Goldman Bond Follow-up Re European Crisis

The Goldman Sachs commentary on volatility in the junk bond market, quoted in the post below, suggests an added risk factor should investors move substantial capital out of this asset class.

The European debt crisis has been generating cycles of bad news/good news as problems crop up, policymakers take measures that seem to work and then problems crop up again.  Investors have reacted to this in risk-off/risk-on cycles, moving away from riskier assets such as junk bonds when there is bad news, moving back in when a policy measure appears to contain the latest manifestation of the crisis.

In the meantime, buying and selling high-yield bonds has became harder and price variations greater. This appears to be a consequence of coming new regulations—dealers reduced their high-yield holdings and bank prop desks are no longer active.

The danger is that a substantial outflow from high-yield could result in magnified price movements in the thin market. That would adversely affect balance sheets, pulling down the value of high-yield holdings, possibly causing a downward spiral as investors try to reduce their exposure, with new rounds of selling in the shallow market further bringing down prices.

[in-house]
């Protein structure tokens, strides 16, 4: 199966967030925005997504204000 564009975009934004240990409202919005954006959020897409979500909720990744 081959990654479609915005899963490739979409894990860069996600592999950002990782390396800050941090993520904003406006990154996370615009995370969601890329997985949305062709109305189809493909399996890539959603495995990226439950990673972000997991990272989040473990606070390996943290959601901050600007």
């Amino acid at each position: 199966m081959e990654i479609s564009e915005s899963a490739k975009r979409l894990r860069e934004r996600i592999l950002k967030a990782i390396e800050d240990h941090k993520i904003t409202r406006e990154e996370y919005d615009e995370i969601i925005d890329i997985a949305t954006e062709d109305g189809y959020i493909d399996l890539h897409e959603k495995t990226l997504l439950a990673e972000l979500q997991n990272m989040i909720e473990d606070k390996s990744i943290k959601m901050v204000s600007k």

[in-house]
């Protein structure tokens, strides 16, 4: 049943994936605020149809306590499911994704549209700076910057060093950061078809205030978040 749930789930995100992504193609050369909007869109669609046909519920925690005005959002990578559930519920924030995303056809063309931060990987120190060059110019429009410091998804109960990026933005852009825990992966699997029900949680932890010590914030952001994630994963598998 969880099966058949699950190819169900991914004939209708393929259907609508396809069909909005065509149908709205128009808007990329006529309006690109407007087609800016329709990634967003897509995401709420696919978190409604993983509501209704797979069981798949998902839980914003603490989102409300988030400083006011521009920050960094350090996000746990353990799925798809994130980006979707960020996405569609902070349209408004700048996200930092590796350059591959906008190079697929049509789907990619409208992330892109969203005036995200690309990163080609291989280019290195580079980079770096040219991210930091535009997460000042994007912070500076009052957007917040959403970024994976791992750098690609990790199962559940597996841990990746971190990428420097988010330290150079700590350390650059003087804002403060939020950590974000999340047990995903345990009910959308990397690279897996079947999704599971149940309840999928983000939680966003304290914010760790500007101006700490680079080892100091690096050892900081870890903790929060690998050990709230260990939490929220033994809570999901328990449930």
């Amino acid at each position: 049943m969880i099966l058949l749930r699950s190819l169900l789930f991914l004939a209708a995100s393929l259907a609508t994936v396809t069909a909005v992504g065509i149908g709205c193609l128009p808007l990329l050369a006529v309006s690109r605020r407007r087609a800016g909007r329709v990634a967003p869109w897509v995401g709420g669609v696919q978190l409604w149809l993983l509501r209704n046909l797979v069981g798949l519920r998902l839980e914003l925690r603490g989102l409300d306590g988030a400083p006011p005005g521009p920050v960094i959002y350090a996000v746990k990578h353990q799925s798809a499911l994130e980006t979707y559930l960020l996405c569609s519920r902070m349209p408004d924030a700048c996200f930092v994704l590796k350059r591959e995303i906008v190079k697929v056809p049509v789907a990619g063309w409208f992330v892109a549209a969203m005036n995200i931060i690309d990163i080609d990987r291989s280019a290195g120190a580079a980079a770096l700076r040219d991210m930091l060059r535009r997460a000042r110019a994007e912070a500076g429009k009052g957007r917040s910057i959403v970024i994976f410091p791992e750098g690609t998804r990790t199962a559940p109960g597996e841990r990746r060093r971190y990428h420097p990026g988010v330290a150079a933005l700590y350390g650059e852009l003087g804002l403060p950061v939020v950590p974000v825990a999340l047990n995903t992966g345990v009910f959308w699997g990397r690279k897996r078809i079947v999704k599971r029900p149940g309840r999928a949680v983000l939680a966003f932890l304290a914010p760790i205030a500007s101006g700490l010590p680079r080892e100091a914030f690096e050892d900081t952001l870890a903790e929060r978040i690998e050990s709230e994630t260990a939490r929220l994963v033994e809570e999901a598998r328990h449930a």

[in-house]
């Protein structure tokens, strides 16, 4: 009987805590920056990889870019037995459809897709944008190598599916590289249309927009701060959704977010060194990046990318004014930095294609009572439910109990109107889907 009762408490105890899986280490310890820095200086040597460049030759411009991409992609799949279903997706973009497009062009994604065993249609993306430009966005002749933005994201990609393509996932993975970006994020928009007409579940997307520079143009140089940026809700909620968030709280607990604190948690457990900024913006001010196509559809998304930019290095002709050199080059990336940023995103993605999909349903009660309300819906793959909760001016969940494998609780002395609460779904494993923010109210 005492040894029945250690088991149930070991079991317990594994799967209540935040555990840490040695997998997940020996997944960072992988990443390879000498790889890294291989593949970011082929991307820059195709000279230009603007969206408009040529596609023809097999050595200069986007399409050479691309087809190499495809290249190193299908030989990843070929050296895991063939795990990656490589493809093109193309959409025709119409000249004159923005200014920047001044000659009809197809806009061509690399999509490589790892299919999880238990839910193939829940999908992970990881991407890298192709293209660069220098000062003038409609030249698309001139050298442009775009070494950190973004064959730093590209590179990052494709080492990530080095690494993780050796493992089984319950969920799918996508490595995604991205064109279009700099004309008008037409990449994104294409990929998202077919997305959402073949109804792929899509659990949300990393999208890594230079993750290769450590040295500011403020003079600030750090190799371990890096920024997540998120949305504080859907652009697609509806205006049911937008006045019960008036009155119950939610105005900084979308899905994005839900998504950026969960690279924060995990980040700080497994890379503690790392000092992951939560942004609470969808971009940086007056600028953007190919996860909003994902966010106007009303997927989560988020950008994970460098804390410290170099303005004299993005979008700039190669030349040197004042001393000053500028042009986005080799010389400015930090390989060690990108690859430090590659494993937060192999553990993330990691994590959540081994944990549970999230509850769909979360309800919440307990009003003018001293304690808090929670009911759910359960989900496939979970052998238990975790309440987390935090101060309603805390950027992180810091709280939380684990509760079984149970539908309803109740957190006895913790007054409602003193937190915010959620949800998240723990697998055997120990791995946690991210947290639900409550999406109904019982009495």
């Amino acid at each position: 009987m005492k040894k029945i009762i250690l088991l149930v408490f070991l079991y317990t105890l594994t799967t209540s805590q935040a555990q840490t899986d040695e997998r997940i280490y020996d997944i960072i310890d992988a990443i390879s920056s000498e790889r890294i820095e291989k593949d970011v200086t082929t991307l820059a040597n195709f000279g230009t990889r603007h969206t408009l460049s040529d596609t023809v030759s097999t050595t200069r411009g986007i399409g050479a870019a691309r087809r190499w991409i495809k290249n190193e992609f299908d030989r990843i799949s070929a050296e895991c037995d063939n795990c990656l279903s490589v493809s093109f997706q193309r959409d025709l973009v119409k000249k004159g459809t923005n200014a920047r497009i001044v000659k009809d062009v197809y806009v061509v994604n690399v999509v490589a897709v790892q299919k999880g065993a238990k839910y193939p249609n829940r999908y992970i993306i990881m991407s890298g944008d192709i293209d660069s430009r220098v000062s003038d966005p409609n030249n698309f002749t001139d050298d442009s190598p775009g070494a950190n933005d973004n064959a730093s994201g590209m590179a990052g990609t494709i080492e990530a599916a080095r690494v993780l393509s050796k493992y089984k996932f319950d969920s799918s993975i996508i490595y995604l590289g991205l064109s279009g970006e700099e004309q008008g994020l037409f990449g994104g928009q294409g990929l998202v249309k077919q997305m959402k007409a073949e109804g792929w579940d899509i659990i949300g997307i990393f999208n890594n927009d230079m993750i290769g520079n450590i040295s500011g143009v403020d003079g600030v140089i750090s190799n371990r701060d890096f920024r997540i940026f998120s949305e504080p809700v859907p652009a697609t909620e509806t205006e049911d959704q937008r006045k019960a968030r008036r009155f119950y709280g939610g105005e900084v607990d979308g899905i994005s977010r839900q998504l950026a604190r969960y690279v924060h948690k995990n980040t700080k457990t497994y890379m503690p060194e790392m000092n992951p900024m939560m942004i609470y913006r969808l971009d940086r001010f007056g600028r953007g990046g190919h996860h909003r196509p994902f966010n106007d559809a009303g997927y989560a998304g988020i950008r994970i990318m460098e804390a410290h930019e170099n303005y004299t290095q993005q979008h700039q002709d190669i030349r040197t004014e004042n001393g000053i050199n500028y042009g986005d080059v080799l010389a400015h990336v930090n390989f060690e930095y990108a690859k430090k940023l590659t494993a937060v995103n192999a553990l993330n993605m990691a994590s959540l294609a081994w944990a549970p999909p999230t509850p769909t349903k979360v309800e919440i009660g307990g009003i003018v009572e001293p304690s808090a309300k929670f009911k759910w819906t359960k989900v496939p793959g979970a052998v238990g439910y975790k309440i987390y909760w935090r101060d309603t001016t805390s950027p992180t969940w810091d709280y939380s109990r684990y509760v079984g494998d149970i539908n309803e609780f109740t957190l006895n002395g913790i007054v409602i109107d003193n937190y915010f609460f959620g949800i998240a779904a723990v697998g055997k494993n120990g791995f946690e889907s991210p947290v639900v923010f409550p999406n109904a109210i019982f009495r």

How likely is that to happen? Investors want the higher yield they can get on junk bonds, since interest rates are so low. And in time the market is expected to build up liquidity, helped by new trading platforms.

But in the short-term, if there is a major escalation in the crisis, a big risk-off move could result in a downward spiral.


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